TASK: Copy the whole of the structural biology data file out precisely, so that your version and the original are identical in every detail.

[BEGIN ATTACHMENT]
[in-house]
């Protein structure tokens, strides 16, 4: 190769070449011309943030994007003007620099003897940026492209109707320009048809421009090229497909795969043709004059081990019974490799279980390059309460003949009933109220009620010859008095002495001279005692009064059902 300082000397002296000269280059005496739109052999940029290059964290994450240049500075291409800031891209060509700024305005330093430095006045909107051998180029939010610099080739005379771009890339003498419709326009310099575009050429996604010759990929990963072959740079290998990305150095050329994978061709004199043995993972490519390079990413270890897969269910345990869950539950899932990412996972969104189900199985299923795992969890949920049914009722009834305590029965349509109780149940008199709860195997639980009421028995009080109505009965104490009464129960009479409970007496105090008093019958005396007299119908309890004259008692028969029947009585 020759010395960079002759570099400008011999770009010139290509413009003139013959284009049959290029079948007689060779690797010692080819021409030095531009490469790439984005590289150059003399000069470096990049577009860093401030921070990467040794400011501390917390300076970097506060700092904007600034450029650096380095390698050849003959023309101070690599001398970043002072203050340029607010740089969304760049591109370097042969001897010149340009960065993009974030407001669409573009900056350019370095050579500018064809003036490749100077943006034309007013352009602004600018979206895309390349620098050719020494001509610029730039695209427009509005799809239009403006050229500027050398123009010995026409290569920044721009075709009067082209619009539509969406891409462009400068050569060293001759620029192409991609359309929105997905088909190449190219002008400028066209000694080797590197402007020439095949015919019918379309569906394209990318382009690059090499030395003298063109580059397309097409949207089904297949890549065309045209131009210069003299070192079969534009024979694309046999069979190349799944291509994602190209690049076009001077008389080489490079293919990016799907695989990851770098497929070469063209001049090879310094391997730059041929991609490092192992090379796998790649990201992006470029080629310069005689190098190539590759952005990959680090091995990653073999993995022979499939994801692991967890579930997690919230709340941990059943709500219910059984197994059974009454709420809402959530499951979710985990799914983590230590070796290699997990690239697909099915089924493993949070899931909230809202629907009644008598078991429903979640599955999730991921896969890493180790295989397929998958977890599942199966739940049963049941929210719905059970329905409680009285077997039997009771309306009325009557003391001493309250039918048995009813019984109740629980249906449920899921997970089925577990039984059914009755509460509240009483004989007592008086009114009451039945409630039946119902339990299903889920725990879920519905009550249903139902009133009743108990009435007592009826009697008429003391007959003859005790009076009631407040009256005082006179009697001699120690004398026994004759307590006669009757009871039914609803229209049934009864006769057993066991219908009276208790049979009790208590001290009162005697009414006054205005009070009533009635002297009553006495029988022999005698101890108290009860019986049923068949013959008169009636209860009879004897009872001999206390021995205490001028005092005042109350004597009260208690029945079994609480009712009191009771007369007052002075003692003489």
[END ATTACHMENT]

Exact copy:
[in-house]
């Protein structure tokens, strides 16, 4: 190769070449011309943030994007003007620099003897940026492209109707320009048809421009090229497909795969043709004059081990019974490799279980390059309460003949009933109220009620010859008095002495001279005692009064059902 300082000397002296000269280059005496739109052999940029290059964290994450240049500075291409800031891209060509700024305005330093430095006045909107051998180029939010610099080739005379771009890339003498419709326009310099575009050429996604010759990929990963072959740079290998990305150095050329994978061709004199043995993972490519390079990413270890897969269910345990869950539950899932990412996972969104189900199985299923795992969890949920049914009722009834305590029965349509109780149940008199709860195997639980009421028995009080109505009965104490009464129960009479409970007496105090008093019958005396007299119908309890004259008692028969029947009585 020759010395960079002759570099400008011999770009010139290509413009003139013959284009049959290029079948007689060779690797010692080819021409030095531009490469790439984005590289150059003399000069470096990049577009860093401030921070990467040794400011501390917390300076970097506060700092904007600034450029650096380095390698050849003959023309101070690599001398970043002072203050340029607010740089969304760049591109370097042969001897010149340009960065993009974030407001669409573009900056350019370095050579500018064809003036490749100077943006034309007013352009602004600018979206895309390349620098050719020494001509610029730039695209427009509005799809239009403006050229500027050398123009010995026409290569920044721009075709009067082209619009539509969406891409462009400068050569060293001759620029192409991609359309929105997905088909190449190219002008400028066209000694080797590197402007020439095949015919019918379309569906394209990318382009690059090499030395003298063109580059397309097409949207089904297949890549065309045209131009210069003299070192079969534009024979694309046999069979190349799944291509994602190209690049076009001077008389080489490079293919990016799907695989990851770098497929070469063209001049090879310094391997730059041929991609490092192992090379796998790649990201992006470029080629310069005689190098190539590759952005990959680090091995990653073999993995022979499939994801692991967890579930997690919230709340941990059943709500219910059984197994059974009454709420809402959530499951979710985990799914983590230590070796290699997990690239697909099915089924493993949070899931909230809202629907009644008598078991429903979640599955999730991921896969890493180790295989397929998958977890599942199966739940049963049941929210719905059970329905409680009285077997039997009771309306009325009557003391001493309250039918048995009813019984109740629980249906449920899921997970089925577990039984059914009755509460509240009483004989007592008086009114009451039945409630039946119902339990299903889920725990879920519905009550249903139902009133009743108990009435007592009826009697008429003391007959003859005790009076009631407040009256005082006179009697001699120690004398026994004759307590006669009757009871039914609803229209049934009864006769057993066991219908009276208790049979009790208590001290009162005697009414006054205005009070009533009635002297009553006495029988022999005698101890108290009860019986049923068949013959008169009636209860009879004897009872001999206390021995205490001028005092005042109350004597009260208690029945079994609480009712009191009771007369007052002075003692003489």